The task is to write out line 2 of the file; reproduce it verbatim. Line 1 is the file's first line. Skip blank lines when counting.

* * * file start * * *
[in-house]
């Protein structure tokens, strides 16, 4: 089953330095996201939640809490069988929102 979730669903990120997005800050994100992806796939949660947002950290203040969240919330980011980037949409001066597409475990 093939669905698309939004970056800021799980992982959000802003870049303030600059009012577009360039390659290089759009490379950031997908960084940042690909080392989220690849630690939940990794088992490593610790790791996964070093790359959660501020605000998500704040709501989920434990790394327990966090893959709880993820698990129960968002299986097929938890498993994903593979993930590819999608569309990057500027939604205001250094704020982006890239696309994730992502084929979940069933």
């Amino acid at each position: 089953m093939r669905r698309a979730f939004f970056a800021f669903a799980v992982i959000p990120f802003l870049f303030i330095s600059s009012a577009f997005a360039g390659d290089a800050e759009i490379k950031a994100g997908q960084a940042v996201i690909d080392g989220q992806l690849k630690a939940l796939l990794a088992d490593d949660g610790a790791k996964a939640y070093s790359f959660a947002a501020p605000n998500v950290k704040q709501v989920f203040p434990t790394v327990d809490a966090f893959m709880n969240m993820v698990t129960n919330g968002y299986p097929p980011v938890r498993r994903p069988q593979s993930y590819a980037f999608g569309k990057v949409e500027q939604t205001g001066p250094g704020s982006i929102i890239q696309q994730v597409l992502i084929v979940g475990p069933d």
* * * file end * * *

């Protein structure tokens, strides 16, 4: 089953330095996201939640809490069988929102 979730669903990120997005800050994100992806796939949660947002950290203040969240919330980011980037949409001066597409475990 093939669905698309939004970056800021799980992982959000802003870049303030600059009012577009360039390659290089759009490379950031997908960084940042690909080392989220690849630690939940990794088992490593610790790791996964070093790359959660501020605000998500704040709501989920434990790394327990966090893959709880993820698990129960968002299986097929938890498993994903593979993930590819999608569309990057500027939604205001250094704020982006890239696309994730992502084929979940069933």